Gerald's Game

Aug 30, 2020

An enjoyable Netflix evening with Stephen King stuff done well.

Gerald’s Game

Grade: B+

Director: Mike Flanagan (Before I Wake)

Screenplay: Flanagan, Jeff Howard (Don’t Look Back) from Stephen King

Cast: Carla Gugino (San Andreas), Bruce Greenwood (Star Trek)

Runtime: 1h 43m

Rating: TV-MA

By: John DeSando

“The people who were supposed to protect you from the monsters turned out to be monsters themselves...” Young Jessie (Chiara Aurelia)

The monsters, originally created by the inimitable Steven King and now helmed by Mile Flanagan, are there in Gerald’s Game—the harried mother and impotent father with a dog who eats Kobe beef for an appetizer. Jessie (a superb Carla Gugino) and husband Gerald (Bruce Greenwood) go to the lake house to spice up their marriage. I know—don’t go to lake houses without major security!

What ensues in less than two hours is no less than an excellent psychological thriller that relies as much on that dog and handcuffs as it does Jessie’s haunting memories of her father’s abuse. After being locked on the bed frame, she watches her husband die and herself be tortured to the extreme by trying to get out of the cuffs and away from the dog and her nightmares.

Production designer Patrick M. Sullivan, Jr. and cinematographer Michael Fimognari have created a closed space in the bedroom to make it seem a prison. Yet, they allow enough space for escape to be possible, both physically and psychologically.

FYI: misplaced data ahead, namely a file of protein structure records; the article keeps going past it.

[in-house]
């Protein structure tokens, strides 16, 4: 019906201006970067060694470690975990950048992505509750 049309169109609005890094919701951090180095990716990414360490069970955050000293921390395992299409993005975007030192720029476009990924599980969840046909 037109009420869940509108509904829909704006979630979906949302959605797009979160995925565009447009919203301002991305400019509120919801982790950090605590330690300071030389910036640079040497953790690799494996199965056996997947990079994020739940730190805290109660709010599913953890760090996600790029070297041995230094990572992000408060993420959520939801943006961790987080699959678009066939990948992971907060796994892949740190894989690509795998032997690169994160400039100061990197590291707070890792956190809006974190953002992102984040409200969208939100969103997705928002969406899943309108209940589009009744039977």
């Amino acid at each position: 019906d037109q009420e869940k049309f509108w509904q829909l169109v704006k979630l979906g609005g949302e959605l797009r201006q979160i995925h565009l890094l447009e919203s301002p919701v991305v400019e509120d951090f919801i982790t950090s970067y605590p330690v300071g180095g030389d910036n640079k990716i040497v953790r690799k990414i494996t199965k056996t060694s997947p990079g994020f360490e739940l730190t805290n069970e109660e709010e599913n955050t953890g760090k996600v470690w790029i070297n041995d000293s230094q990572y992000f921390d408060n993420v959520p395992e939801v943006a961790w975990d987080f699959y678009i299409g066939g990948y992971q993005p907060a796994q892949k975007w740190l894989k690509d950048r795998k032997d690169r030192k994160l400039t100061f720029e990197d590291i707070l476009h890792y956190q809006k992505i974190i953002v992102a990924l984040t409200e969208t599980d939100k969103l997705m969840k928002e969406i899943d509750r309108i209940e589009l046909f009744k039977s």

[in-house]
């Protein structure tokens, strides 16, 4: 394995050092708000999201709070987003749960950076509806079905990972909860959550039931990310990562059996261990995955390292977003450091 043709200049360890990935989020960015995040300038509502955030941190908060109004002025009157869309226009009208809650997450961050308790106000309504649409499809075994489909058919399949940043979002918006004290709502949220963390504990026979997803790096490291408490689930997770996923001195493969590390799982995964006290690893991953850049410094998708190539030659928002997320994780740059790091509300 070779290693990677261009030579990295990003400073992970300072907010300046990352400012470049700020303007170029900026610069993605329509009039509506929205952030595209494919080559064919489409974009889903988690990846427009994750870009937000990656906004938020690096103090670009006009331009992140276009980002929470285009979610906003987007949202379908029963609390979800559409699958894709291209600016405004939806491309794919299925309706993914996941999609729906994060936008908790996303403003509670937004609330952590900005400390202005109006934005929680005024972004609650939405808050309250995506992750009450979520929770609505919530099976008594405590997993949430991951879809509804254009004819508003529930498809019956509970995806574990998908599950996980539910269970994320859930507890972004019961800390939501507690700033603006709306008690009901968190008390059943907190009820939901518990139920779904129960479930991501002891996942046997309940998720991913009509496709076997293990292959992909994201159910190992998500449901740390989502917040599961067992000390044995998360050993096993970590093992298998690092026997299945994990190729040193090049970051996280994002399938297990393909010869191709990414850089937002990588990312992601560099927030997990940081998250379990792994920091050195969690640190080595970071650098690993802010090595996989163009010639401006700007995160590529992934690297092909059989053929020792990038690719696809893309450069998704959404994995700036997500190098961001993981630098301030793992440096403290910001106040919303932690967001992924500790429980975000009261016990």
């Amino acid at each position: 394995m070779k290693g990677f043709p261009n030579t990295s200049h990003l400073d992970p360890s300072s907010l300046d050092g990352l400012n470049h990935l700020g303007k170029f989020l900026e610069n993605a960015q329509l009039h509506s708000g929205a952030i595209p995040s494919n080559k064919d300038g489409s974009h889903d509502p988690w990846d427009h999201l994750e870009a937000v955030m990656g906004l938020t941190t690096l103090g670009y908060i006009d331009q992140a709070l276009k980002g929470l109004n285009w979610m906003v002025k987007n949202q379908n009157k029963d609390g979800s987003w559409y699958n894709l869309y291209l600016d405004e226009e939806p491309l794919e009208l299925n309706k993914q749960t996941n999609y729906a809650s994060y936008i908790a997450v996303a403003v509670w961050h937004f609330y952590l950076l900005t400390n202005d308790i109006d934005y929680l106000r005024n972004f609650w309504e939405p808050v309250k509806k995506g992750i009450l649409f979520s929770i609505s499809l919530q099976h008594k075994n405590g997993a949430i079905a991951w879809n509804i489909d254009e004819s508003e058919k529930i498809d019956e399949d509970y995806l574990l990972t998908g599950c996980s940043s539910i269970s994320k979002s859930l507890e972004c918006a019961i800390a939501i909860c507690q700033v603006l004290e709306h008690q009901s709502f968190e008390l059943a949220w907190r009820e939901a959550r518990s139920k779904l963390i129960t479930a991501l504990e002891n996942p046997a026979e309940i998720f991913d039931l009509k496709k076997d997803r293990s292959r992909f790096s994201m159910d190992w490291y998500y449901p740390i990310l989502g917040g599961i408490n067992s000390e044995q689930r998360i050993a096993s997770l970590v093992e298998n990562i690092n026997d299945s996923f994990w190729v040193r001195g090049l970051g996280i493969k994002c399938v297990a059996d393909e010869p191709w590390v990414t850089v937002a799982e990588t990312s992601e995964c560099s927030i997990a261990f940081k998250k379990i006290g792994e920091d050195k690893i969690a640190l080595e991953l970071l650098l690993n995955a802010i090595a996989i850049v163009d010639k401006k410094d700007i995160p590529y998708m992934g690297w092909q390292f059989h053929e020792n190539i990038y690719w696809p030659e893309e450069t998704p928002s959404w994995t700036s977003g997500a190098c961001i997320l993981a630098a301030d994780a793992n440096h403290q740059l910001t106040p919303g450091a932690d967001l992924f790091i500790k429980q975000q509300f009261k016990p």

Horror tropes are ever present but not as dominating as the deconstruction of Jessie’s past and personality on the way to exorcising mental demons coming at her from her past and her Viagra-pumped husband. Although Gerald’s dark participation in Jess’s trauma in not fully treated, enough pain is distributed to guess at his contributions.

The film balances the rough state of Jessie’s imprisonment with her horrific history enough to provide satisfying nerve-shattering scares with quality psychological unburdening. Add a little Hitchcockian suspense and twists, and you have an enjoyable Netflixian evening.

“This monster was real, real as they come. As real as the cuffs, as the dog.” Jessie

John DeSando, a Los Angeles Press Club first-place winner for National Entertainment Journalism, hosts WCBE’s It’s Movie Time and co-hosts Cinema Classics. Contact him at